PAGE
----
- Hardcover: 352 pages
- Publisher: Harper; 1 edition (March 3, 2009)
- Language: English
- ISBN-10: 0061563129
- ISBN-13: 978-0061563126
- Product Dimensions: 6.1 x 1.1 x 9 inches
- Shipping Weight: 1 pounds
- Average Customer Review: 4.5 out of 5 stars See all reviews (35 customer reviews)
- Amazon Best Sellers Rank: #1,628,855 in Books (See Top 100 in Books)
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Flyaway: How A Wild Bird Rehabber Sought Adventure and Found Her Wings Hardcover – March 3, 2009
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“Charms, delights, and educates while providing a fascinating tale of love and devotion to the feathered creatures that share our increasingly crowded world.” (Joanna Burger, author of The Parrot Who Owns Me)
“Unique and engaging . . . [Gilbert] shows reveals in elegant prose how every creature has value, and how a voice for one is voice for all.” (Lyanda Lynn Haupt, author of Rare Encounters with Ordinary Birds)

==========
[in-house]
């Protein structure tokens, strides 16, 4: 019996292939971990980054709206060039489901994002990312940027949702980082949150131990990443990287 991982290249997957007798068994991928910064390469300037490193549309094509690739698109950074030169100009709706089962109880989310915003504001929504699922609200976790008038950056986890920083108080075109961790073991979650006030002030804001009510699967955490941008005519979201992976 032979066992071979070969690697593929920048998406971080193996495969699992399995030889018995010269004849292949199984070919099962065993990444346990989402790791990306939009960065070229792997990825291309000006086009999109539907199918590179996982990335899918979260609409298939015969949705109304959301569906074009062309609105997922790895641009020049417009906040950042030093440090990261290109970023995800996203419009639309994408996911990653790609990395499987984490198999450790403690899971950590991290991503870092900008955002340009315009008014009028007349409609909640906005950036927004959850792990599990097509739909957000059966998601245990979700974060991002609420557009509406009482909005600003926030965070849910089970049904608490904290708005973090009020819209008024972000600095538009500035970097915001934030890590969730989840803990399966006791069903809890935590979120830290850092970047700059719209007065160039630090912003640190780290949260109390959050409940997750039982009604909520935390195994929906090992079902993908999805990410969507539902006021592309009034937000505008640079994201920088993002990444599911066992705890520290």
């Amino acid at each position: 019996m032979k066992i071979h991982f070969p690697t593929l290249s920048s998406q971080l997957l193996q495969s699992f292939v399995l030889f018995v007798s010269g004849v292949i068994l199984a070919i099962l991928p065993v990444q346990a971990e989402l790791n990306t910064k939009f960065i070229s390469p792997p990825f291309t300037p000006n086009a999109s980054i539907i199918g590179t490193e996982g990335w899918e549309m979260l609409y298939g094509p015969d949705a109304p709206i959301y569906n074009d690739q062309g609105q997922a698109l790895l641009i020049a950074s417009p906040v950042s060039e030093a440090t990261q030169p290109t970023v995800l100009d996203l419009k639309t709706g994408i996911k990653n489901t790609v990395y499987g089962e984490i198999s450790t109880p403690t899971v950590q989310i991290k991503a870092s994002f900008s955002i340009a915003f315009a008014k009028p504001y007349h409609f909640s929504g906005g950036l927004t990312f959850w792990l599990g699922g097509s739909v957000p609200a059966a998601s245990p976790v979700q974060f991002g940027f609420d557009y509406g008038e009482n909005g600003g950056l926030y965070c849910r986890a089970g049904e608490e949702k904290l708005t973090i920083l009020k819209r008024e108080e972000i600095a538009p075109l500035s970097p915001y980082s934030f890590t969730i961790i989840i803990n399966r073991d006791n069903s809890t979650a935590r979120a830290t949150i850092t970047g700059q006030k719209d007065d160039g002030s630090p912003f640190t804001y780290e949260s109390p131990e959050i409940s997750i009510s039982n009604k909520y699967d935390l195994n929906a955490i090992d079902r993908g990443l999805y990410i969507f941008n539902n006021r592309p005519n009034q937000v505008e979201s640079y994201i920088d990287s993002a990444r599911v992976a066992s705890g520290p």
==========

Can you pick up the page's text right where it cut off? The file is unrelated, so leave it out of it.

“Fascinating . . . . A testament to the challenges we all face when we love another being.” (Stacey O'Brien, author of Wesley the Owl)
“Readers will acquire education plenty from Gilbert’s discussions of the creatures she encounters and the challenges rehabbers face.” (Kirkus Reviews)
“Gilbert’s prose reads easily, ushered along by her clear, knowledgeable explanations of biology, medicine, natural history, nutrition, and animal behavior. . . . Strongly recommended.” (Henry T. Armistead, Library Journal)
“Funny and insightful. . . . Most of us see birds through binoculars and windows. Suzie Gilbert has entered their lives.” (Carl Zimmer, author of Microcosm: E. coli and the New Science of Life and Evolution: The Triumph of an Idea)
From the Back Cover
In this captivating memoir, Suzie Gilbert tells the rollicking story of how she turned her family life upside down to pursue her unusual passion for rehabilitating wild birds.